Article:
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PressThink: Ghost of Democracy in the Media Machine
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Like PressThink? More from the same pen:

Read about Jay Rosen's book, What Are Journalists For?

Excerpt from Chapter One of What Are Journalists For? "As Democracy Goes, So Goes the Press."

Essay in Columbia Journalism Review on the changing terms of authority in the press, brought on in part by the blog's individual--and interactive--style of journalism. It argues that, after Jayson Blair, authority is not the same at the New York Times, either.

"Web Users Open the Gates." My take on ten years of Internet journalism, at

Read: Q & As

Jay Rosen, interviewed about his work and ideas by journalist Richard Poynder

Achtung! Interview in German with a leading German newspaper about the future of newspapers and the Net.

Audio: Have a Listen

Listen to an audio interview with Jay Rosen conducted by journalist Christopher Lydon, October 2003. It's about the transformation of the journalism world by the Web.

Five years later, Chris Lydon interviews Jay Rosen again on "the transformation." (March 2008, 71 minutes.)

Interview with host Brooke Gladstone on NPR's "On the Media." (Dec. 2003) Listen here.

Presentation to the Berkman Center at Harvard University on open source journalism and NewAssignment.Net. Downloadable mp3, 70 minutes, with Q and A. Nov. 2006.

Video: Have A Look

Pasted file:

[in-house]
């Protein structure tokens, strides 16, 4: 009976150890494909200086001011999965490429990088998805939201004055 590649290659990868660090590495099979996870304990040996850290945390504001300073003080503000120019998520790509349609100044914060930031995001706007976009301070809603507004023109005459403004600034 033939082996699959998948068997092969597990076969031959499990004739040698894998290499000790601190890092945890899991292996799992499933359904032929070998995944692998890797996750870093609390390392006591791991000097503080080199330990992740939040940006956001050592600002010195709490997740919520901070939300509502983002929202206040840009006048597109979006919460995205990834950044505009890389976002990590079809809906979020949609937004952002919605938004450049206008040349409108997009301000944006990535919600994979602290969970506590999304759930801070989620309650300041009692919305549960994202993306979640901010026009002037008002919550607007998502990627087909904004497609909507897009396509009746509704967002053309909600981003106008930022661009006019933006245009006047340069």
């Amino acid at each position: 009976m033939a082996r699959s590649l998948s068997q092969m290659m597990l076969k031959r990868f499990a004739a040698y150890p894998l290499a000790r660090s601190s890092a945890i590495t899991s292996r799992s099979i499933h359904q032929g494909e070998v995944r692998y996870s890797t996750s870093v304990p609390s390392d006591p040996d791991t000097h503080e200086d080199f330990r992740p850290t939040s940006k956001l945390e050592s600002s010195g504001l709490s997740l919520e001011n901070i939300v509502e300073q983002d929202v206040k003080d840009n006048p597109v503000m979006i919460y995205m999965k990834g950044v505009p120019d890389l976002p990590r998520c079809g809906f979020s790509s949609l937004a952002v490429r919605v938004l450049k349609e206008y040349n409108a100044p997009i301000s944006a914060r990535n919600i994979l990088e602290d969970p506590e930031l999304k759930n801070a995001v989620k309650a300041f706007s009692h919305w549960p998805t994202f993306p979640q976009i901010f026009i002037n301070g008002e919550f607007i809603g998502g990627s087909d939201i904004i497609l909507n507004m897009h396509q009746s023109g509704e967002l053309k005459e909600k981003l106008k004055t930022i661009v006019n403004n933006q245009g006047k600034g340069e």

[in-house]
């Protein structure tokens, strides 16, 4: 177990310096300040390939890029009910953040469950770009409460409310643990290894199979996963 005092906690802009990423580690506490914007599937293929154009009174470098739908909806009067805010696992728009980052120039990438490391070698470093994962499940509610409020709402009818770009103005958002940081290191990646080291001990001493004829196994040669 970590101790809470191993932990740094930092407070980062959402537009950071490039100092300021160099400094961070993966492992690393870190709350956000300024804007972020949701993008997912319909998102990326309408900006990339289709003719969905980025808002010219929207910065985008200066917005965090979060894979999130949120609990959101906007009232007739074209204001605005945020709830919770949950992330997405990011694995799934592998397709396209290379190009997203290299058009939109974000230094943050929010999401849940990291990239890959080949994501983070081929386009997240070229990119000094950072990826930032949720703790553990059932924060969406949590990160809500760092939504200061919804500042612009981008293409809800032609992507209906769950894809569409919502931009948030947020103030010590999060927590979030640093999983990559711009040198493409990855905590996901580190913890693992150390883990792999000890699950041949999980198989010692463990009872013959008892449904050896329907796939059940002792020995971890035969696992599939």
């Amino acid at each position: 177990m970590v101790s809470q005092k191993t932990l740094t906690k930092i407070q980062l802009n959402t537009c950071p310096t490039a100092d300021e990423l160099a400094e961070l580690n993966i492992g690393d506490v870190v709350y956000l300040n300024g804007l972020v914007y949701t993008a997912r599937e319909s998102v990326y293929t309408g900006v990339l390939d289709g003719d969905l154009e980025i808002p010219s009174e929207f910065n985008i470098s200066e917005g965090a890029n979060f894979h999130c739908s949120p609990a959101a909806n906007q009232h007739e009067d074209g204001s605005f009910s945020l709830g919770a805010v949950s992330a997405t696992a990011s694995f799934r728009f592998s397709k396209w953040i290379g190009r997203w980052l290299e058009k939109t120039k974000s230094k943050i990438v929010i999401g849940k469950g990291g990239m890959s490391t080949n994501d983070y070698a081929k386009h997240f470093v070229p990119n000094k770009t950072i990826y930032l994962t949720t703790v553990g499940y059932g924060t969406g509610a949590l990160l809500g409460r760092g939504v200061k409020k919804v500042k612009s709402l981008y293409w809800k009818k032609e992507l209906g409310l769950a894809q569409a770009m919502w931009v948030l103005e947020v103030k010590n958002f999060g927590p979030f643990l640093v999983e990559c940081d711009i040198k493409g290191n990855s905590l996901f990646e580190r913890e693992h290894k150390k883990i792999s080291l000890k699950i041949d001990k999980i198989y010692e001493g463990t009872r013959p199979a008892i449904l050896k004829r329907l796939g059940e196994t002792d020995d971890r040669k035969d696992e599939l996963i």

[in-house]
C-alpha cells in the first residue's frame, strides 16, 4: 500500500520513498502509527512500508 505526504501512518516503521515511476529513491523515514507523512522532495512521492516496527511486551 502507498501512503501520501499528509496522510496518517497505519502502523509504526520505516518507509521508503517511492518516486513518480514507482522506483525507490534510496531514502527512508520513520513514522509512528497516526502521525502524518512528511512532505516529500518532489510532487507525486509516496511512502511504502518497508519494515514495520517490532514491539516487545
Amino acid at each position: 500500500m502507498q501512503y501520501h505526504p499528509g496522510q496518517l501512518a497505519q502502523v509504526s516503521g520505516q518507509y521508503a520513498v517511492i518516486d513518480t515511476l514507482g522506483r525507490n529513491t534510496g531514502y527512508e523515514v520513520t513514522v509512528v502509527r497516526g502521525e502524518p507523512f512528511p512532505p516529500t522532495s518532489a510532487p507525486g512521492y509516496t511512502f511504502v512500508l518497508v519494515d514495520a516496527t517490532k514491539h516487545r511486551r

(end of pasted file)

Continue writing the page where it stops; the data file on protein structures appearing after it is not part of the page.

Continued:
Half hour video interview with Robert Mills of the American Microphone series. On blogging, journalism, NewAssignment.Net and distributed reporting.

Jay Rosen explains the Web's "ethic of the link" in this four-minute YouTube clip.

"The Web is people." Jay Rosen speaking on the origins of the World Wide Web. (2:38)

One hour video Q & A on why the press is "between business models" (June 2008)

Recommended by PressThink:

Town square for press critics, industry observers, and participants in the news machine: Romenesko, published by the Poynter Institute.

Town square for weblogs: InstaPundit from Glenn Reynolds, who is an original. Very busy. Very good. To the Right, but not in all things. A good place to find voices in diaolgue with each other and the news.

Town square for the online Left. The Daily Kos. Huge traffic. The comments section can be highly informative. One of the most successful communities on the Net.

Rants, links, blog news, and breaking wisdom from Jeff Jarvis, former editor, magazine launcher, TV critic, now a J-professor at CUNY. Always on top of new media things. Prolific, fast, frequently dead on, and a pal of mine.

Eschaton by Atrios (pen name of Duncan B;ack) is one of the most well established political weblogs, with big traffic and very active comment threads. Left-liberal.

Terry Teachout is a cultural critic coming from the Right at his weblog, About Last Night. Elegantly written and designed. Plus he has lots to say about art and culture today.

Dave Winer is the software wiz who wrote the program that created the modern weblog. He's also one of the best practicioners of the form. Scripting News is said to be the oldest living weblog. Read it over time and find out why it's one of the best.

If someone were to ask me, "what's the right way to do a weblog?" I would point them to Doc Searls, a tech writer and sage who has been doing it right for a long time.

Ed Cone writes one of the most useful weblogs by a journalist. He keeps track of the Internet's influence on politics, as well developments in his native North Carolina. Always on top of things.

Rebecca's Pocket by Rebecca Blood is a weblog by an exemplary practitioner of the form, who has also written some critically important essays on its history and development, and a handbook on how to blog.

Dan Gillmor used to be the tech columnist and blogger for the San Jose Mercury News. He now heads a center for citizen media. This is his blog about it.